Browning had continued developing weapons during the war years, including .30 caliber and .50 machine guns and the famed Browning Automatic Rifle, or BAR, the world's first light machine gun. Browning brought these new designs to FN Herstal following the war, and by 1920 Herstal had begun production of the BAR. While Browning himself returned to the United States, his son Val Browning remained at FN Herstal, further strengthening the family's close association with the manufacturer. Browning continued to make frequent visits to FN Herstal, where he had his own office, and ultimately died in Liège in 1926.
The following year, the Browning family founded its own manufacturing works, the Browning Arms Company, in Odgen, Utah. That company, which focused on producing hunting and sports rifles and shotguns, later parlayed the famed Browning name into a variety of sporting goods items.
Diversification Disaster in the 1980s
Following the war, FN Herstal's business had been boosted by the adoption of its 9mm pistol design as standard issue by police forces across Europe--and later around the world. FN Herstal had also continued to diversify its manufacturing basis, as already noted. In 1928, the company began construction of a new factory for its automobile production. Two years later, FN Herstal added a new production site, in Bruges, transferring its munitions production there.
By 1936, FN Herstal had begun to produce 40mm anti-aircraft cannons. Two years later, the company was once again taken over by German occupying forces, which used the arms manufacturer's production to support its own war effort. FN Herstal escaped bombing by the Allies; however, after the liberation of Belgium in 1944, the company's factories became the target of Nazi bombing raids.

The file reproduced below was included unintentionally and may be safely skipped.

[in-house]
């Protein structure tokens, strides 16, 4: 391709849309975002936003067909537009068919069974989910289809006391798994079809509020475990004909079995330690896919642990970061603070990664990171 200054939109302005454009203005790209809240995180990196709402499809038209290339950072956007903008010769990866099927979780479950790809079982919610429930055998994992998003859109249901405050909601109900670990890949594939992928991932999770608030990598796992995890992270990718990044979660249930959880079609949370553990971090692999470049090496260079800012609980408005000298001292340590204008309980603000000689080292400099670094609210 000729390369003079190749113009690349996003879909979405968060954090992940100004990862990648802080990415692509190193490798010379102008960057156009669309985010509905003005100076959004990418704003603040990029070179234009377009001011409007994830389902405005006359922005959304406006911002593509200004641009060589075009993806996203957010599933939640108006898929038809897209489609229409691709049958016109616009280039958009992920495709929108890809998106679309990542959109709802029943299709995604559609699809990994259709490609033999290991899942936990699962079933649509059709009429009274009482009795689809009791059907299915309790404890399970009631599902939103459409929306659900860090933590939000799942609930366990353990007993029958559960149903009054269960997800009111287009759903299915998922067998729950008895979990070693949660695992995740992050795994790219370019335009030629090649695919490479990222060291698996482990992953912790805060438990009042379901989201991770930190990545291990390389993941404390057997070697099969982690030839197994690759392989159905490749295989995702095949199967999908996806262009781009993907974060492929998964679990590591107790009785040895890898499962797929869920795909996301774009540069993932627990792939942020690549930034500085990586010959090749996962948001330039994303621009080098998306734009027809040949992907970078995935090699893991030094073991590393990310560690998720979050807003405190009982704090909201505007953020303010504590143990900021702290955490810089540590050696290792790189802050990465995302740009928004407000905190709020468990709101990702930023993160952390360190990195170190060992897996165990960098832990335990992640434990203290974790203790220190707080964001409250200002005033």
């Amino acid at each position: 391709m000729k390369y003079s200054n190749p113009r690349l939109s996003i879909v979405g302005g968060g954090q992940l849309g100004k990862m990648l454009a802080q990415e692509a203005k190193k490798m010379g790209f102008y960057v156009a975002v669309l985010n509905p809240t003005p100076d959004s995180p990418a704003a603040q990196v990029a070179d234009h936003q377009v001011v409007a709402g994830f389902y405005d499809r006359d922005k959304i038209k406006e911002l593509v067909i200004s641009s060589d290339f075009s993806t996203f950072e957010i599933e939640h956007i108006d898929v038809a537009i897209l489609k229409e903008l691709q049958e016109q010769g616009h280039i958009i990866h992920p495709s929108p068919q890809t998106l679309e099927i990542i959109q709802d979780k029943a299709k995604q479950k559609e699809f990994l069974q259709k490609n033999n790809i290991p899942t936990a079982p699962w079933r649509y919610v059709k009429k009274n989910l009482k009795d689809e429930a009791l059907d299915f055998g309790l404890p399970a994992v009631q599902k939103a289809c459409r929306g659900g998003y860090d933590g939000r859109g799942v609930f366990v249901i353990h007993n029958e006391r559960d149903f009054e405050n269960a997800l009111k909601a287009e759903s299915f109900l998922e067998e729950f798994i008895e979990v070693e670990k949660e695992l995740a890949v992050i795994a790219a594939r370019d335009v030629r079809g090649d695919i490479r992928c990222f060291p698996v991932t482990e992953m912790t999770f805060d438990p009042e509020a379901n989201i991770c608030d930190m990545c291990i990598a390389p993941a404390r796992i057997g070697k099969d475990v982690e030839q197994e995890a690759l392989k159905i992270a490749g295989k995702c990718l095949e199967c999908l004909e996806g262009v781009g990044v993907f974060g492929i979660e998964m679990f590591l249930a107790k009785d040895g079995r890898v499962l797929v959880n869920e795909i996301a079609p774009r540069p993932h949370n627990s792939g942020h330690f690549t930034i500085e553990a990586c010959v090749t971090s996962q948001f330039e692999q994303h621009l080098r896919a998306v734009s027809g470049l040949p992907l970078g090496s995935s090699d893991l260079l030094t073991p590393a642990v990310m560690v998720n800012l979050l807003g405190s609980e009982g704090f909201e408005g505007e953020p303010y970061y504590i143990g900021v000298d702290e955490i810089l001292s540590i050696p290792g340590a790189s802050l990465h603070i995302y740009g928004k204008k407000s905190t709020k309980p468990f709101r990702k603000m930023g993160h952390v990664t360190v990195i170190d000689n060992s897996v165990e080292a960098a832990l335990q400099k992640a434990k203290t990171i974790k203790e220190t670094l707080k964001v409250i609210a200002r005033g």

Following the war, FN Herstal began a new expansion of its defense manufacturing operations. In 1948, the company launched production of jet airplane engines, using the Gloster Meteor design. Over the next decades, FN Herstal was involved in the production of a number of important aircraft designs, such as the Hunter, the F104-G, the MirageV, and the Boeing Airbus. At the same time, as it wound down its automotive and motorcycle operations, FN Herstal turned instead to producing agricultural machinery.
The 1970s marked a new period of growth for the company, as the intensification of the Cold War and tensions in the Middle East brought about a sharp increase in worldwide defense spending. Yet even as defense manufacture took on a major role in FN Herstal's revenues, the company sought to extend its civilian-based businesses.